Pease (2004: 230) explains the head nod as an extremely useful tool in the power of persuasion. If the speaker is getting nods from the listener, it is seen as a sign to keep going continue. If the listener increases the rate of nods, it usually meaner that the listener wants to take over the speaking role (Munson, 2006: 235). In a business context, being able to persuade and to encourage agreement is a very useful tool in the negotiation process. In this context, head nodding is an exceptional tool in gaining cooperation because it can be very infectious, and can create positive linings (Pease, 2004: 231).

Therefore, as a simple and extremely effective listening tool to build rapport, gain agreement and cooperation in the workplace, the simple head nod is very powerful. Silence is a fundamental aspect of listening effectively and an important tool in understanding the message. 'Silence allows the speaker time to think, time to formulate and organize his or her verbal communications' (Divide, 2006: 149). Allowing the speaker time to think will relieve pressure so the message can be properly thought through before delivery (Munson, 2006: 80). Silence can also be a useful strategy in preventing saying something that may be regretted later.

As Divide (2006: 149-150) points out, silence can allow time for communicators to calm down when situations get malevolent and out of control, to avoid saying something that cannot be taken back. Being silent will provide an opportunity for the listener to reflect on what has been said and to formulate a valid response (Caveat, 2011: 170). Being silent and listening attentively will give the speaker the positive feeling that he or she is really being heard. In the nursing industry for example the importance of lenience and listening to patients is among the most important lessons to learn.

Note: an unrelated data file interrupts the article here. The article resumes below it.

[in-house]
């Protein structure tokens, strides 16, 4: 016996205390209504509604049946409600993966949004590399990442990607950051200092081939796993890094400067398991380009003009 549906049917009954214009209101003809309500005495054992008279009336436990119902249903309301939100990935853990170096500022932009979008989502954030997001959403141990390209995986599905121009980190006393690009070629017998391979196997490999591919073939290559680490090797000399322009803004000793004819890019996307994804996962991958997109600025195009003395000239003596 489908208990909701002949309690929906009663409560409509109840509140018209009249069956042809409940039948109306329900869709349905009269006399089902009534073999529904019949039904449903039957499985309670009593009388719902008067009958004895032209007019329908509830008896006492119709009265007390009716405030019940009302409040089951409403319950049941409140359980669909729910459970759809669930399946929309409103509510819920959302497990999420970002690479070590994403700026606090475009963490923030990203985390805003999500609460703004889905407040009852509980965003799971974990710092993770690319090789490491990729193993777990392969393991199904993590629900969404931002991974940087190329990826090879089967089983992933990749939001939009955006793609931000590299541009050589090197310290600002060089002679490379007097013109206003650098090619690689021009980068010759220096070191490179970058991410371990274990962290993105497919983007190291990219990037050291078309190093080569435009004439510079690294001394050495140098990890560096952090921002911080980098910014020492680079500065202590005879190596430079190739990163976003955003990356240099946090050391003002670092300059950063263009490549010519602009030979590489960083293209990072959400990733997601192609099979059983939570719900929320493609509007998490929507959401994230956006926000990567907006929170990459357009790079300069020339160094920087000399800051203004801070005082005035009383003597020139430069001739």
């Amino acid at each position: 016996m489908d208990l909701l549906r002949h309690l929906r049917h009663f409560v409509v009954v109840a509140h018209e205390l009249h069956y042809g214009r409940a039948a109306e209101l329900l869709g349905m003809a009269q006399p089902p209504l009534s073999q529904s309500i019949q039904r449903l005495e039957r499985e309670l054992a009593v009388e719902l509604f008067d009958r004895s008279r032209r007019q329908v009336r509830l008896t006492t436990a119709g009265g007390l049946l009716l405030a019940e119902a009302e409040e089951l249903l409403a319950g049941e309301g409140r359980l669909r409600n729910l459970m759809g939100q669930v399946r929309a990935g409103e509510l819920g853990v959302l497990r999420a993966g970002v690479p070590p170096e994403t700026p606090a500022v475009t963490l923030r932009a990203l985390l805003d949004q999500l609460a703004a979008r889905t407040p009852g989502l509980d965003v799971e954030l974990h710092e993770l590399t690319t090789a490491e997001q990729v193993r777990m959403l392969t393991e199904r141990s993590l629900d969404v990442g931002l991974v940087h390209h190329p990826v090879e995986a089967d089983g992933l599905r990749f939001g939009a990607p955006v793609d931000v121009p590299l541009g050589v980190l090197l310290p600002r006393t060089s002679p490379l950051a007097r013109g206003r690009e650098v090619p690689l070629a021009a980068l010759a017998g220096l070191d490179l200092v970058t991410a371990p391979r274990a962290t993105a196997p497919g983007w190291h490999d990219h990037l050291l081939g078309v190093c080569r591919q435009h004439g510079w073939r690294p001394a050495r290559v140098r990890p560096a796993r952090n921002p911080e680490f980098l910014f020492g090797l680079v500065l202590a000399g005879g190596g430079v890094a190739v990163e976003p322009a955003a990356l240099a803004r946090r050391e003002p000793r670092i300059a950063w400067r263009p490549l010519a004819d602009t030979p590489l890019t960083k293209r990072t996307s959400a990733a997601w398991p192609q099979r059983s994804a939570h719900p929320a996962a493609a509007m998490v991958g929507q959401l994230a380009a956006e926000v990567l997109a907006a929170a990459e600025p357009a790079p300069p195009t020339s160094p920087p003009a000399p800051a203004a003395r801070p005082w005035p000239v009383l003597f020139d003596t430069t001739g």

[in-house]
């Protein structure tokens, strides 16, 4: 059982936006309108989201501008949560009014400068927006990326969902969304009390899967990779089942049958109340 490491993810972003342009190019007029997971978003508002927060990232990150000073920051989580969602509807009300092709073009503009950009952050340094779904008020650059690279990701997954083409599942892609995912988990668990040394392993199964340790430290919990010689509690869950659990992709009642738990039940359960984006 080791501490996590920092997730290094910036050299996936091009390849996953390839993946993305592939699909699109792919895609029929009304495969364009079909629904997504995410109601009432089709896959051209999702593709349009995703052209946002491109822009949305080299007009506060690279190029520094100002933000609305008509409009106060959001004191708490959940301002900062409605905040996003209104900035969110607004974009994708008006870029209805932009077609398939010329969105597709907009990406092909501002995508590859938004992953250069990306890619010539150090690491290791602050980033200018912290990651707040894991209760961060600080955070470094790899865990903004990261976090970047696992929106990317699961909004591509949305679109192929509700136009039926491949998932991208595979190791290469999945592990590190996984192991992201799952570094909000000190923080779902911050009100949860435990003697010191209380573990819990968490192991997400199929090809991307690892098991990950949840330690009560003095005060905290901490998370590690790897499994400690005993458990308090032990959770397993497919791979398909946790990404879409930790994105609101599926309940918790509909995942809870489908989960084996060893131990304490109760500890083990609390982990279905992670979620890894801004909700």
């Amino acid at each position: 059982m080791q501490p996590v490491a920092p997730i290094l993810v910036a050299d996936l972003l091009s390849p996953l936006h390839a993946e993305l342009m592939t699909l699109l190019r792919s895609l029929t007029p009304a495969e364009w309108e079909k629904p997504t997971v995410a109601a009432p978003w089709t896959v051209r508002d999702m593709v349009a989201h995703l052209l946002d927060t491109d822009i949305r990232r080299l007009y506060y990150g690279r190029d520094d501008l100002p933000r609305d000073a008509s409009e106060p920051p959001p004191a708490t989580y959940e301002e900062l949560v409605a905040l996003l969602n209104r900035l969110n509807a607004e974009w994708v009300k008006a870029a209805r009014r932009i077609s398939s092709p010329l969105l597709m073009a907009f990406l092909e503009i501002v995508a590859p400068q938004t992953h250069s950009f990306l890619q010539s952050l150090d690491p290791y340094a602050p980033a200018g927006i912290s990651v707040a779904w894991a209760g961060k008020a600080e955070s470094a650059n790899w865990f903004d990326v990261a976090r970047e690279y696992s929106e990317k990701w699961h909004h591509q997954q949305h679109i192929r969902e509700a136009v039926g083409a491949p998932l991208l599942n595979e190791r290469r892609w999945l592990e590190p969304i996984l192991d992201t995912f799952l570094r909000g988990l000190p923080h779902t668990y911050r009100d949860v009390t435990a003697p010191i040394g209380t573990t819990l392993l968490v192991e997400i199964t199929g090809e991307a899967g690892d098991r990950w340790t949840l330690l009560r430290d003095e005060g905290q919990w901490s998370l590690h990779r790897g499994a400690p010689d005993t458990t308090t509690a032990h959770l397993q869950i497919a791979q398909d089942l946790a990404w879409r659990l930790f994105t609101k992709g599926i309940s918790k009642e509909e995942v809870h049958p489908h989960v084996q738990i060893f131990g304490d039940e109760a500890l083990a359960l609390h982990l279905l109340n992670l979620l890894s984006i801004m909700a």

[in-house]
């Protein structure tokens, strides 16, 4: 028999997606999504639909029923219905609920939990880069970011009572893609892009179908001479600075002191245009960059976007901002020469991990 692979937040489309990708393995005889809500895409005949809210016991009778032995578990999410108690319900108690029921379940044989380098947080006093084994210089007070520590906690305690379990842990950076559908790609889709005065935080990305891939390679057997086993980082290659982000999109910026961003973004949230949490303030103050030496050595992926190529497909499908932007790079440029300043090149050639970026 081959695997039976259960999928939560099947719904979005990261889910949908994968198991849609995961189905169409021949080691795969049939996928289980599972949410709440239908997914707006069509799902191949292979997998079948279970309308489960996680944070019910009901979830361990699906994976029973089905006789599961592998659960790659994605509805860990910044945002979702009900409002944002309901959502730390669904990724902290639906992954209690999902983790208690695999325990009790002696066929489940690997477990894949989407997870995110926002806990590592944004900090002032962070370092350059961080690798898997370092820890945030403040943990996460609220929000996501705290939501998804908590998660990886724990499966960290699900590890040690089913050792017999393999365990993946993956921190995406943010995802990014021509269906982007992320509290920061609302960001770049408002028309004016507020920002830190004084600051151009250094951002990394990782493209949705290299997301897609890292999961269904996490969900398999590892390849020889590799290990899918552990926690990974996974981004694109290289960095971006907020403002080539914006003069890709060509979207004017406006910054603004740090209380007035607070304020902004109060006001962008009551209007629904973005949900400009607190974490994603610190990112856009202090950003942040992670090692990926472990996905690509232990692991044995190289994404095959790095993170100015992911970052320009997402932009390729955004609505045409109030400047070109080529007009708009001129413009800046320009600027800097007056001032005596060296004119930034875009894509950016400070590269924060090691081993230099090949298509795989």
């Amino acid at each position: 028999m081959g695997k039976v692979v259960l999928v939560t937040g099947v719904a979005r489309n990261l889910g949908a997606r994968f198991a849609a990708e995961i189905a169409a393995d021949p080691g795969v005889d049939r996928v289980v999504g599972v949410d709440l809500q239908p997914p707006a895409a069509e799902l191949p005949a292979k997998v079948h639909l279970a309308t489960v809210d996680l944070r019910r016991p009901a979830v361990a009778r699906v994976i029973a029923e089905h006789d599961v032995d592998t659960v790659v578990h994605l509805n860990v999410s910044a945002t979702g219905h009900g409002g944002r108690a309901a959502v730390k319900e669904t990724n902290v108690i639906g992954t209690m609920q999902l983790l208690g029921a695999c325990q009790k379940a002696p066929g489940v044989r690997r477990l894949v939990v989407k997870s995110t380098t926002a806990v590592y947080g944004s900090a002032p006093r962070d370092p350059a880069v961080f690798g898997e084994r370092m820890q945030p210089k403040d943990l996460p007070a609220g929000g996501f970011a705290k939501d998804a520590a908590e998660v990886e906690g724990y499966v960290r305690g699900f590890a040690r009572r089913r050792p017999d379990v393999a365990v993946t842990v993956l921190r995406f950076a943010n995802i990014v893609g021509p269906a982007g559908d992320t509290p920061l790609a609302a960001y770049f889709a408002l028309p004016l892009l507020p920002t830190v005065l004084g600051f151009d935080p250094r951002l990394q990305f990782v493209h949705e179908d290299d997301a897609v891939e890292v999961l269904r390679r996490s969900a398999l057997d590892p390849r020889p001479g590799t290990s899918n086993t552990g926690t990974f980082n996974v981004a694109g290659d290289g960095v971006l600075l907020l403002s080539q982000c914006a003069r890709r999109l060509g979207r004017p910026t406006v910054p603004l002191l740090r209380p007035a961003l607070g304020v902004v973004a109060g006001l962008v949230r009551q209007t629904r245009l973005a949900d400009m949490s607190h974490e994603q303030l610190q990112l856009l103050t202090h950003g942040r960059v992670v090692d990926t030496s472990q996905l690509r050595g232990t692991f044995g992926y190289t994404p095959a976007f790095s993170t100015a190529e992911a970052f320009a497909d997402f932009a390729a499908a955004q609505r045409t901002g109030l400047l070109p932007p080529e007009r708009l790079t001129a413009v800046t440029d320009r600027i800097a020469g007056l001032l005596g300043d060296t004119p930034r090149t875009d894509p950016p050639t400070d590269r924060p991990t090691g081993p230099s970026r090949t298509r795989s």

By being silent and listening to patients, the nurse will be able to make more informed decisions. As Wright (2006: 20) describes, the listener, by not interrupting will hear things that might otherwise go unheard. Hence, being silent and listening without interruptions will serve to provide better understanding of the message and also to create an environment that promotes thinking before speaking. Using not Just one but a combination of these skills will lead to a greater understanding of the message Ewing sent (Meridian, 1972, cited in Somers et al. 989: 165). Eye contact, head nodding and silence are all important skills in attentive listening which is an integral aspect in any workplace. Maintaining eye contact closes the psychological space between the speaker and the listener, it also signifies interest in what is being said and creates a confident persona. Head nodding is a powerful tool of persuasion and creating cooperation. It can build rapport and facilitate positivist and understanding. Silence allows the speaker time to think which can relieve pressure, making for more meaningful conversation.

Silence is also a useful tactic to allow time to relax and formulate a significant and thoughtful response. Therefore, the use of eye contact, head nodding and silence as ingredients for effective listening will enhance the communication process and lead to greater understanding between colleagues, thus increasing productivity.